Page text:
Balancing Religious Liberty With LGBTQ Rights: The 303 Creative LLC v. Elenis Case

Jan 14th, 2023 | By | Category: Featured Issues, Politics & Current Events

The mission of Issues in Perspective is to provide thoughtful, historical and biblically-centered perspectives on current ethical and cultural issues.

In 2018, the US Supreme Court ruled, in what is now known as the Masterpiece Cakeshop case, that Jack Phillips, a Colorado baker who had declined to make custom cakes for gay weddings, had been treated unfairly by members of the Colorado Civil Rights Commission, who had made comments hostile to religion.  Phillips had pursued his claims based on his rights to the free exercise of religion and the freedom of speech in the First Amendment.  The US Supreme Court handed down a limited decision based on religious issues.  It did not rule on the freedom of speech claim that Philips had sought.

303 Creative LLC v. Elenis was recently argued before the United States Supreme Court.  Its focus is the conflict between LGBT rights in public accommodations and First Amendment to the United States Constitution.  Lorie Smith is a Colorado website designer, running her business as 303 Creative, LLC, who wanted to move into making wedding announcement websites. Smith has consistently argued that it is against her Christian faith to make sites for non-heterosexual marriages. She planned to post a notice on her business website to alert users that she would not be willing to serve members of the LGBTQ community, and, instead, would refer members of the gay community to other potential designers that could provide services to them.  Before posting the notice, Smith discovered that such a notice would violate the Colorado anti-discrimination state laws that were amended in 2008, which prevent public businesses from discriminating against gay people as well as making statements to that effect.  Smith, represented by the Alliance Defending Freedom, sued Colorado in 2016 in the United States District Court for the District of Colorado, seeking to block enforcement of the anti-discrimination law. The district court waited for the result of the 2018 Supreme Court case Masterpiece Cakeshop v. Colorado Civil Rights Commission, which dealt with the same anti-discrimination law. As Masterpiece was ruled on narrow procedural grounds, the district court ruled against Smith in 2019. At that time, Colorado had not investigated Smith and there was no evidence that she had engaged in discrimination.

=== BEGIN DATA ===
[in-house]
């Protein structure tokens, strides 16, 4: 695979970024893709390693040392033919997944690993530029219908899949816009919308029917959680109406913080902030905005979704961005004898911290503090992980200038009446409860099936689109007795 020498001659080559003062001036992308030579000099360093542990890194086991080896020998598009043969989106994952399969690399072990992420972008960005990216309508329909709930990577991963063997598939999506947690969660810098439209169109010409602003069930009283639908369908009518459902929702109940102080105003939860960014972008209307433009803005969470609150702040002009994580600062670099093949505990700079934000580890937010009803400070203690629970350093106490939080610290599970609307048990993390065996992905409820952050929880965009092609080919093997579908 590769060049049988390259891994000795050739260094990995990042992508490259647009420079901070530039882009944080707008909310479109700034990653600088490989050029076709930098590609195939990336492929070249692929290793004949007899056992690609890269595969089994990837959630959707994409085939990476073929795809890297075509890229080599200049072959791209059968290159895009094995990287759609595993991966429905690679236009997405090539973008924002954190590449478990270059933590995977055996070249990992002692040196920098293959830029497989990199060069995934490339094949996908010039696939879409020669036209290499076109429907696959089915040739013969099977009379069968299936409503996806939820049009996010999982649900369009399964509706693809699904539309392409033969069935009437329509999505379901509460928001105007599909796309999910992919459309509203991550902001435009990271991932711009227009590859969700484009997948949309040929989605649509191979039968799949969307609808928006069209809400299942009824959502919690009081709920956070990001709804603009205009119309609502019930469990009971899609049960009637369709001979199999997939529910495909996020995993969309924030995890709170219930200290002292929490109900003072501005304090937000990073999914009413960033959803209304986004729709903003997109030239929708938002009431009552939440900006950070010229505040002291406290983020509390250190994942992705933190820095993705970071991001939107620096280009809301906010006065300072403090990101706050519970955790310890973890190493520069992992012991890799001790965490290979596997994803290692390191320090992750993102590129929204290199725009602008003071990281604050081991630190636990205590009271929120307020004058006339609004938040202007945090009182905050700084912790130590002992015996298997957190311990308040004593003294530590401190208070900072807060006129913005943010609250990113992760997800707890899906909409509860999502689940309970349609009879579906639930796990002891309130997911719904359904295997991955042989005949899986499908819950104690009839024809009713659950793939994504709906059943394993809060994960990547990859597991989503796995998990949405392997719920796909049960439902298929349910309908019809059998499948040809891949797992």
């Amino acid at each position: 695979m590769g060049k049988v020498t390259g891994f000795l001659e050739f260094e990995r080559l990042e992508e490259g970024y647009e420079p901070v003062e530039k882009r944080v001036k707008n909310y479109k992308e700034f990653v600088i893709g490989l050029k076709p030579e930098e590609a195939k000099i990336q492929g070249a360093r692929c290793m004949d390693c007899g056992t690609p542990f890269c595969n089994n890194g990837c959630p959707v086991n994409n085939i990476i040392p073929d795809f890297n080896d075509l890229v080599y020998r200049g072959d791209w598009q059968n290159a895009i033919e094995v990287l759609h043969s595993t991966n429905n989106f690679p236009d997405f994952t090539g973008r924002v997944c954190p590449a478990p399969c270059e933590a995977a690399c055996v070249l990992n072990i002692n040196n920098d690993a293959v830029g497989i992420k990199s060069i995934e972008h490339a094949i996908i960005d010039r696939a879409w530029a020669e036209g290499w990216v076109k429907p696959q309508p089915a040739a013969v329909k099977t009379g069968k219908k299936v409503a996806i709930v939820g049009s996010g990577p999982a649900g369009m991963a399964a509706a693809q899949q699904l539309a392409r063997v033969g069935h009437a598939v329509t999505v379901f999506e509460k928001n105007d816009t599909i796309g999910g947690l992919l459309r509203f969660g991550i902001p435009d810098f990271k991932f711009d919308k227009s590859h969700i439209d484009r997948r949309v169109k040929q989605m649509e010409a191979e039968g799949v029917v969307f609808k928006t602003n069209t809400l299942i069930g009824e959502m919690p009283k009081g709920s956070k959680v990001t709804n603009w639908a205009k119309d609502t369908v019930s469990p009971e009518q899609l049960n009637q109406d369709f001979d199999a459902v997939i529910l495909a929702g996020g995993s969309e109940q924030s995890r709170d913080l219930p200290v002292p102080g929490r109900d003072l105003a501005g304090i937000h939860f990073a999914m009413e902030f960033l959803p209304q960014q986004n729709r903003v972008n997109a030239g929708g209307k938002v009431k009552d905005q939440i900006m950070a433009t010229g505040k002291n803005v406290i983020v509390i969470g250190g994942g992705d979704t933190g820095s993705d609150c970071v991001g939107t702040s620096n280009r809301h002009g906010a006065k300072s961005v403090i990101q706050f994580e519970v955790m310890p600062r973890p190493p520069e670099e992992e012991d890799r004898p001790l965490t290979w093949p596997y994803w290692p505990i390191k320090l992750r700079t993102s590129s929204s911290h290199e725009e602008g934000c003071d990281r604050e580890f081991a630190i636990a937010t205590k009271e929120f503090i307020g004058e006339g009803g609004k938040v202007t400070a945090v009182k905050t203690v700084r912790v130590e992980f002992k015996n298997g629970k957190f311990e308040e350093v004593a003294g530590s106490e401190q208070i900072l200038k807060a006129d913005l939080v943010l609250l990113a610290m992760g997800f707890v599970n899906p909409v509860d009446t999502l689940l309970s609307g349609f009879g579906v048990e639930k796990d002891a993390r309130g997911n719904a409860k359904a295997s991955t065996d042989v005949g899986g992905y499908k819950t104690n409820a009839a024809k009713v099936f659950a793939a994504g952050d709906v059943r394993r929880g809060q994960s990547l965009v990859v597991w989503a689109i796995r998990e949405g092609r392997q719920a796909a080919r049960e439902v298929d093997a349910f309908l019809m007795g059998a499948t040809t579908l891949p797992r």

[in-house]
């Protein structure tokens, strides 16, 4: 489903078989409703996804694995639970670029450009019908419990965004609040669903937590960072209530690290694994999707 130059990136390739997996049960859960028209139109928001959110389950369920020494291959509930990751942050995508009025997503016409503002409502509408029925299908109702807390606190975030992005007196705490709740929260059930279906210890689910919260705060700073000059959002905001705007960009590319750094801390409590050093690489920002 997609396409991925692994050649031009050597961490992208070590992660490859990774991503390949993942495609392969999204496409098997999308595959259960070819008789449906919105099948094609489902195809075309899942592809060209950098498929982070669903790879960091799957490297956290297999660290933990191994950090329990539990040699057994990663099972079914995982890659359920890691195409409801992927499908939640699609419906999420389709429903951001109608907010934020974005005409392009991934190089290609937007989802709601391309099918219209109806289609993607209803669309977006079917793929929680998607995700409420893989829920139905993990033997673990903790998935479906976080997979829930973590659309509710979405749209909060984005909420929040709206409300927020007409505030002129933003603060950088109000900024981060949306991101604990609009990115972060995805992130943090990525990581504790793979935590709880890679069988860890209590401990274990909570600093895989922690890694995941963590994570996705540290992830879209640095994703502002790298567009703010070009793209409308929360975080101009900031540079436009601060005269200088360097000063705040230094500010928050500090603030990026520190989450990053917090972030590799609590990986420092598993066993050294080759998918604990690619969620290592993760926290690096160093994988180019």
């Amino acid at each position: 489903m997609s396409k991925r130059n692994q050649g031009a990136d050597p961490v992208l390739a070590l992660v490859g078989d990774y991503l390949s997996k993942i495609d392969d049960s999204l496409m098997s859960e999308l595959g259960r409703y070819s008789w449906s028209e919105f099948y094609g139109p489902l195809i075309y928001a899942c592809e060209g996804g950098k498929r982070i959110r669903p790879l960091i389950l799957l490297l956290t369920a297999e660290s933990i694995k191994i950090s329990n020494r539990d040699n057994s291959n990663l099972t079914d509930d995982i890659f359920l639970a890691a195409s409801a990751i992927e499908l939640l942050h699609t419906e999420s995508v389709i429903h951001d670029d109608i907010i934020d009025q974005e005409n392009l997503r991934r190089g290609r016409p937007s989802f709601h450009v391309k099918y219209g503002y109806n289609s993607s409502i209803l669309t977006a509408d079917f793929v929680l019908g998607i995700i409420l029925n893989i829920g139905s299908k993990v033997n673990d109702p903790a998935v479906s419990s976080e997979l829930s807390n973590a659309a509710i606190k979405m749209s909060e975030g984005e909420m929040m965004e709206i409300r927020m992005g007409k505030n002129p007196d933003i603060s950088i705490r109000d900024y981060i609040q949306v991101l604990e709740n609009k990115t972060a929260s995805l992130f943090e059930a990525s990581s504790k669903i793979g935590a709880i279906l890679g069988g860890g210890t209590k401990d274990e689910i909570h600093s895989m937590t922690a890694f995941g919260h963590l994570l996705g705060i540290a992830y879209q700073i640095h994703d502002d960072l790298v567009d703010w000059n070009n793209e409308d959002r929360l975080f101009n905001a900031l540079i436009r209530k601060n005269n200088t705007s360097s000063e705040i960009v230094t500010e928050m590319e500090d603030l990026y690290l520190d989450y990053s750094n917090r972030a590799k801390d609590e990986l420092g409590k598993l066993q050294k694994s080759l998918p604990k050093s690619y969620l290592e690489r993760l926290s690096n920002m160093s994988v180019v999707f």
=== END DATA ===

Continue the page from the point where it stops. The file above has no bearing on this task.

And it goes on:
Smith appealed to the United States Court of Appeals for the Tenth Circuit, which upheld the district court decision in a 2–1 ruling. In the majority ruling, the Tenth Circuit held the anti-discrimination law satisfied strict scrutiny under the First Amendment to the United States Constitution. Chief Judge Timothy Tymkovich dissented in the Tenth’s decision, writing “the majority takes the remarkable — and novel — stance that the government may force Ms. Smith to produce messages that violate her conscience.” Smith filed a petition for a writ of certiorari, which the Supreme Court granted in February 2022. While the petition asked that Employment Division v. Smith be overruled, the Supreme Court limited the case:   Smith had asked the US Supreme Court to consider her case based on her rights under the free exercise of religion clause and her freedom of speech rights.  The Court, however, agreed to decide only “whether applying a public-accommodation law to compel an artist to speak or stay silent violates the free speech clause of the First Amendment.”  As the Wall Street Journal editorially observed: “Ms. Smith only wants to sell websites.  Unlike physical public accommodations, such as hotels and restaurants, there is no captive market on the internet.  Coloradans can choose from countless different website designers, most of who would happily serve gay weddings.”